The walls are daubed on the inside and out and externally the eaves of the roofs create a ‘rain shadow’ to protect the daub from the weather.
We asked one of the volunteers Guy Hagg to tell us a bit about his experience of daubing the houses.
What is the most difficult part of daubing?
The most difficult part is getting the mix right. It’s a bit like the three bears porridge. Sometimes it’s too runny, sometimes it’s too dry and sometimes it’s just perfect.
How do you get the daubing to stick to the walls?
If the mix has the right consistency it sticks to everything! The consistency you are looking for is a firm putty. This has the malleability for it to be worked into the weave of the walls so that it forms a solid structure, rather than just a thin skin of daub on the wall surface. Both the inside and outside of the wall are worked on at the same time so that the daub binds together and makes the wall stronger.
What is the daub like to work with?
Very satisfying when the mix is right. It goes onto the wall well, fills the gaps and does not slump. Slumping occurs when the mix is too wet and the thickness of the daub in some areas causes the mixture to sag under its own weight. I like daubing as you can see a lot of progress very quickly compared with thatching which can take a considerable amount of time to complete a roof.
Is there a trick to successful daubing?
Start at the bottom and work up the wall, filling in the gaps in the hazel weave and ensuring that you apply a thick enough coating. If the daub is applied too thinly you can’t push the larger pieces of chalk into the wall and you end up with a rougher finish. Once the daub is applied the wall is then patted over to obtain a good finish. Again the consistency is important at this stage as if the mix is too wet the patting raises a series of small peaks, rather than creating a smooth finish.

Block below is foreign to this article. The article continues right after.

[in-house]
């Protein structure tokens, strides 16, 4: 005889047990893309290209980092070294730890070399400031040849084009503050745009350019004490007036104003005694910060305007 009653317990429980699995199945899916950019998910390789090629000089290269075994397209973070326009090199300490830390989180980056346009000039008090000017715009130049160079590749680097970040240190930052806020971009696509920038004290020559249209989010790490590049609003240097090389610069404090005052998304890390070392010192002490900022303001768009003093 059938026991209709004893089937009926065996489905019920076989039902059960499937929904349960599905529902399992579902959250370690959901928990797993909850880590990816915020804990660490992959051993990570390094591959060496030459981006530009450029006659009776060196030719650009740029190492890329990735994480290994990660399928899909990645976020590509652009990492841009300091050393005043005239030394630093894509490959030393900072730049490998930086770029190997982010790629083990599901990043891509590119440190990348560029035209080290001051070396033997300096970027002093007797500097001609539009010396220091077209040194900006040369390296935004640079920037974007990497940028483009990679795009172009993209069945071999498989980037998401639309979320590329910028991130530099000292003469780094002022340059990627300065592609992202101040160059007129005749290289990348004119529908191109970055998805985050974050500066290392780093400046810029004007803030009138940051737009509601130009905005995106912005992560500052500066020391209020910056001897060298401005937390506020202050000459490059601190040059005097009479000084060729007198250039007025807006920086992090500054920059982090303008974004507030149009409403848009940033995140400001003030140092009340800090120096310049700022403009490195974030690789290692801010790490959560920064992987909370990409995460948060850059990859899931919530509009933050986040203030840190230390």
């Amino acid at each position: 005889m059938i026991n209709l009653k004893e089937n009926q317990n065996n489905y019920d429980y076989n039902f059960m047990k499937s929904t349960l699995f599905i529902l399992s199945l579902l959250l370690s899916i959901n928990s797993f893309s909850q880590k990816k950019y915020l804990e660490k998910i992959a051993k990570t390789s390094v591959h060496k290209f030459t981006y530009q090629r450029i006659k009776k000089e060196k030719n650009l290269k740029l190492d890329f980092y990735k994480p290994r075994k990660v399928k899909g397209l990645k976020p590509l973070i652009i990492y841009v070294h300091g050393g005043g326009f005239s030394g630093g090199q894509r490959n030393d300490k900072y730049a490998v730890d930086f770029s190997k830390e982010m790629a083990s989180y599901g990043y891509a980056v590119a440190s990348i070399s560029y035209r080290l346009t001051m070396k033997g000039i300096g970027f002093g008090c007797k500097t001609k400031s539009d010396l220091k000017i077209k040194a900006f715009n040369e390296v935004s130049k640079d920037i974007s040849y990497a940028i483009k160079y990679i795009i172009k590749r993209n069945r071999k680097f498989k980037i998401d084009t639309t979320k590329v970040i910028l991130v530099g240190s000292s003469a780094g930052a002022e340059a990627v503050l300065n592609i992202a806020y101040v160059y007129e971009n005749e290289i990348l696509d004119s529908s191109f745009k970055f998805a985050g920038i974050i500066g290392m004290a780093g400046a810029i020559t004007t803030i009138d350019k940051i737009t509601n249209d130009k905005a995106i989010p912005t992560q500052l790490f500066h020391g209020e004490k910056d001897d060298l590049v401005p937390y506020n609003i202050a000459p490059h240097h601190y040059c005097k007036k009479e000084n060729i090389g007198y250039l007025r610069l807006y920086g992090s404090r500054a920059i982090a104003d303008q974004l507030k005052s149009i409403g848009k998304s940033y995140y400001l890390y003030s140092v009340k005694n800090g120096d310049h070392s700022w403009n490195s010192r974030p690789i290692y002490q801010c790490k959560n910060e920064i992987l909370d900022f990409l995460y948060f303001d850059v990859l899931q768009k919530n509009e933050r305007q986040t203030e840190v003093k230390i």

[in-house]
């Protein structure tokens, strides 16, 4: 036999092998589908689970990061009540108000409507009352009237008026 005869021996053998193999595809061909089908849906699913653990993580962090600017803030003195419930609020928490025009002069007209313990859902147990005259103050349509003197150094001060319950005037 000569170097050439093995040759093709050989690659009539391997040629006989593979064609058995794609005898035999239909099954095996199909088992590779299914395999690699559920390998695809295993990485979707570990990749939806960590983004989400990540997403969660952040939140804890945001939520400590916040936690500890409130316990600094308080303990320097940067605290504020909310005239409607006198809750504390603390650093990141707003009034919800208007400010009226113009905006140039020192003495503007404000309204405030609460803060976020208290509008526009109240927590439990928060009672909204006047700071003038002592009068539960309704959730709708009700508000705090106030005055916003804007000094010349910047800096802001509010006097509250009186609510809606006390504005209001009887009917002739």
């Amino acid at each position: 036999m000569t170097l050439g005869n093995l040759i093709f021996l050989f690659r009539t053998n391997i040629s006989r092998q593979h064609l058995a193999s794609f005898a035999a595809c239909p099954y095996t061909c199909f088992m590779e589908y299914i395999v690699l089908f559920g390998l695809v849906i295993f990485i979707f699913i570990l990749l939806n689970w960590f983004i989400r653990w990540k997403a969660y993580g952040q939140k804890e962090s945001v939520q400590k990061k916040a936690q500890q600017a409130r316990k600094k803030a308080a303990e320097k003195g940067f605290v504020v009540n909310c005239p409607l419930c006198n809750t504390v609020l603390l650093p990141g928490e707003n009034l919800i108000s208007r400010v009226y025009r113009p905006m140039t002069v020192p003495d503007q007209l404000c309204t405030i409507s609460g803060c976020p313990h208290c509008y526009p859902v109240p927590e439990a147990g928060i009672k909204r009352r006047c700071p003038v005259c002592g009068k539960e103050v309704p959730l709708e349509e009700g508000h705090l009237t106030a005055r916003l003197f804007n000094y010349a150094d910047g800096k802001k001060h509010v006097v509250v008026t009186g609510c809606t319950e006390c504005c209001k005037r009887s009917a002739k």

What is the recipe/method for a successful mix of chalk, water and straw?
The recipe is approximately 15 shovels of crushed chalk, a handful of hay that has been teased apart and a small quantity of water. Mix until the daub develops a putty like consistency, similar to a bread dough mix. It is more of an art than a science and a wetter mix may be useful for filling in areas where concavities arise once the first layer has been applied to the woven hazel. A drier mix is preferable when applying the initial layer as this is often applied quite thickly due to the irregularities of the hazel weave.
Around 12 tonnes of chalk is needed to daub our five Neolithic Houses. Imagine how much would have been needed for the settlement at Durrington, which it has been suggested may have been the largest Neolithic settlement in Britain and Ireland.
Would YOU like to help us bring the stories of the Neolithic people to life?
It won’t be long before the houses are finished and we are looking for Neolithic House interpretation volunteers. If you are interested, you can find out more on the English Heritage website. As a Neolithic House Interpretation Volunteer you will be responsible for maintaining the Neolithic houses once they are built, by lighting fires and assisting with the building maintenance. You will bring the stories of Neolithic people to life in our external galleries, working with our replica artefacts currently being painstakingly made by experts, and provide a warm and friendly welcome for all visitors, helping us to deliver a world class visitor experience.